• There will be global shortages in the caregiving sector as the world population ages.
  • Informal or unpaid caregivers, such as family members, are the backbone of caregiving, given the profession is so badly paid and protected.
  • Organisations need to get interested in their employees’ caregiving needs.

Around the world, millions of people each year assume the role of family caregiver, for which they have no formal training or preparation. As the world population ages and the number of paid caregivers stagnates, an increasing number of adults are indeed juggling caring for elderly family members with holding down full-time jobs, and raising children.

This trend is unlikely to reverse, given that the UN estimates that by 2050, the number of people over the age of 65 will have doubled to 1.5 billion; one in six people in the world will be in this age group.

The estimated economic value of the services provided by informal caregivers in the United States has grown rapidly from $50 billion in 2009 to $470 billion in 2017. These caregivers not only give their time to caring for loved ones, but often face financial repercussions, due to out-of-pocket costs, as well as reduced income and retirement savings.

Organisations and employers urgently need to reevaluate their policies surrounding family leave, caregiving support and job flexibility

—Alyaa AlMulla

Economic, societal and health gains have been documented surrounding equipping our governments, workplaces and healthcare systems with improved support for these caregivers.

Who cares anyway?

Who Cares?,” a recent report by the Organization for Economic Cooperation & Development (OECD), outlines why we are likely to face a “care crisis” in the coming years. The report points out that we currently have a ratio of 5 paid caregivers to every 100 people over the age of 65.

Paid caregivers are more than twice as likely to work part-time as the average worker, have jobs characterized by low pay and low job security, and 60% of paid caregivers report being exposed to physical risk factors at work. Such data, tkaen together, helps explain why the number of paid caregivers is not rising.

Informal or unpaid caregivers — including friends, family and even neighbors of elderly people — are the backbone of caregiving and will be critical to filling inevitable global shortages in the formal care sector. Government and workplace policies that support this kind of informal caregiving, however, remain few and far between.

Recently, the COVID-19 pandemic has underscored the need to better empower these caregivers.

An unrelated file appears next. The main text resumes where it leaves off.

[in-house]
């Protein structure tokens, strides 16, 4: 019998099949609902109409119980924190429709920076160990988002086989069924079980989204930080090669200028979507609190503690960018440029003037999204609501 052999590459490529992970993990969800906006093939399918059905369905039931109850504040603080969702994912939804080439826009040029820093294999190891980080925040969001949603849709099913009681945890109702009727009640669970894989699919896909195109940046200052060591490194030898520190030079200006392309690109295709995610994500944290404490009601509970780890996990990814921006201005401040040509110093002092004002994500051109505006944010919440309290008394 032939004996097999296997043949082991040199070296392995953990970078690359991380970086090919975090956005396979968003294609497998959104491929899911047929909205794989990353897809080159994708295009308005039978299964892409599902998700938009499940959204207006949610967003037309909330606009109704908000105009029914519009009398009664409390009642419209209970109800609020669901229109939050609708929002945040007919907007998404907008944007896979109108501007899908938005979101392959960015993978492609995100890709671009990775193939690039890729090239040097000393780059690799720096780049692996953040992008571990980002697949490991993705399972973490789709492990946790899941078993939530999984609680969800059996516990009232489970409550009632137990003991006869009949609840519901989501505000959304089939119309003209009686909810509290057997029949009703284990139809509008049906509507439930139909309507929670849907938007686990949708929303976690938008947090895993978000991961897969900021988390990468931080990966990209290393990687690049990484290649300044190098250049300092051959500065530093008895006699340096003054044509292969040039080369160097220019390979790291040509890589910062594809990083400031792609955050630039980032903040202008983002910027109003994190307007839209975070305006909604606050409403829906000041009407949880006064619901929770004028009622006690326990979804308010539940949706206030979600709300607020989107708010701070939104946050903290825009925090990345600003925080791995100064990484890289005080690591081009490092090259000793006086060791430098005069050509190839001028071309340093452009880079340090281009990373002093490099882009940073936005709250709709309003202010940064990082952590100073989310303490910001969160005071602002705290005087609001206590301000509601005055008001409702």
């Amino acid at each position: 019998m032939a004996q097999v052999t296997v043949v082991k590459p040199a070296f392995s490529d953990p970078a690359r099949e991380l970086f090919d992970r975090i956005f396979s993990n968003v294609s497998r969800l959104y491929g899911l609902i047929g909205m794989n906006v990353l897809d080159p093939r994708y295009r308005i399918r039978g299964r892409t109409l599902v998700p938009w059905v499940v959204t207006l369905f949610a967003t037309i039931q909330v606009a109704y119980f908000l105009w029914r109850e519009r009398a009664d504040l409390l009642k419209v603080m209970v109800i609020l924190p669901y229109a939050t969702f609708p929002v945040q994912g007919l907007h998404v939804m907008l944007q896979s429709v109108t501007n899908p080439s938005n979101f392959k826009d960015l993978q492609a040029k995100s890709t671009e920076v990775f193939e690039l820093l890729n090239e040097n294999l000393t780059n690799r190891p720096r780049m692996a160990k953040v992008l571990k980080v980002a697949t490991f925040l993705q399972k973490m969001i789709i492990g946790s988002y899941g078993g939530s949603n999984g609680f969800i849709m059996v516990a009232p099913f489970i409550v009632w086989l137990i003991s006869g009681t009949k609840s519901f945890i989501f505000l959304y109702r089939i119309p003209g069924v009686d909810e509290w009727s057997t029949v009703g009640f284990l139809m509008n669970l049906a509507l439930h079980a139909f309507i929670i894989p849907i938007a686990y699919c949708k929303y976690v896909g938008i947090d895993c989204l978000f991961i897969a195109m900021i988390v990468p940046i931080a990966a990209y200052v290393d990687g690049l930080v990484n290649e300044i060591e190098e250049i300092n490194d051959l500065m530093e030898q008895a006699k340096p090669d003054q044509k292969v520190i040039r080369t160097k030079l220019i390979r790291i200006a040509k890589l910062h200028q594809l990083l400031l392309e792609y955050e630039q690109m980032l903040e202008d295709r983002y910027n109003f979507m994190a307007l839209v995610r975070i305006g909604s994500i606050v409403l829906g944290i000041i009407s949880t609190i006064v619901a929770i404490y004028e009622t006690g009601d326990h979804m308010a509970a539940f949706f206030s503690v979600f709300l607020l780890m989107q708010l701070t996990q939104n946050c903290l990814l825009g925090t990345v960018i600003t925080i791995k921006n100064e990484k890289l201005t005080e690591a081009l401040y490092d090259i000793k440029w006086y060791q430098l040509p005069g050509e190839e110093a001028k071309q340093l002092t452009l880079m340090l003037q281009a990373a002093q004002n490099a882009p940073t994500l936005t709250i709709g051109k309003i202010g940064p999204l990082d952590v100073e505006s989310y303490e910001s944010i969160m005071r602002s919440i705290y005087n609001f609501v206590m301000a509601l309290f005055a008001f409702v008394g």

Many informal caregivers had to take on more responsibilities, adjust and modify living spaces, and spend more time providing care during lockdown restrictions.

While some aspects of caregiving can be incredibly rewarding, informal caregivers report high rates of mental health declines, exhaustion, depression and burnout.

How can we change this? The answer lies in both societal and cultural change and governmental and workplace policies.

Caregiving as a life skill

To equip future generations to be caregivers, we must develop caregiving as a life skill. Just as we teach literacy and technology skills, we must better integrate human soft skills into educational curricula.

Children who grow up in households where they witness multigenerational caregiving during their upbringing are better prepared to become caregivers themselves, but this example-setting must also occur in more formal ways.

Equipping humans and future generations with the right set of emotional competencies, skills and compassion will not only serve them in caregiving challenges, but also give up all more resilient communities.

In many cultures around Asia, the Middle East and Africa, caregiving for elderly family and community members has been a well-established part of the culture for centuries. But even in settings like these, speaking out about the challenges of caregiving can be perceived negatively.

It is important around the world to offer culturally sensitive support programs and empowerment tools that not only teach caregiving skills, but also provide caregivers themselves with opportunities to share and reflect on how to improve their own self-care.

Redesigning workplaces

Productivity losses to US businesses related to informal caregiving have been estimated to be as much as $33.6 billion (in 2004) for full-time employed caregivers. Caregivers may not only experience lost work hours but higher stress levels than non-caregivers, leading to an effect on their workplace performance.

Organisations and employers urgently need to reevaluate their policies surrounding family leave, caregiving support and job flexibility. The day that workplaces offer flexible and agile scheduling options and protect employees’ jobs with anti-discrimination policies, they will be rewarded with more resilient, productive and engaged employees.

The first place that organisations can begin to get a grasp on caregiving support is by measuring and understanding their employees’ caregiving needs.

COVID-19 has propelled some action in this area, as the boom in working from home has shone a light on the need to equip employees with new ways of balancing home and work responsibilities. However, these steps must continue post-pandemic.

Multipronged approach

To be ready for the global demographic change toward an older population, we need a multipronged approach.

This is not something that governments can solve alone. We must harness the power of technology, equip our healthcare systems and build in foresight. In addition we must ensure government and workplace policies are more proactive, agile and flexible. Simply waiting for another global health or social crisis to come along is not an option, as it will only expose a lack of preparedness when it comes to this fundamental part of our human nature: giving and receiving care.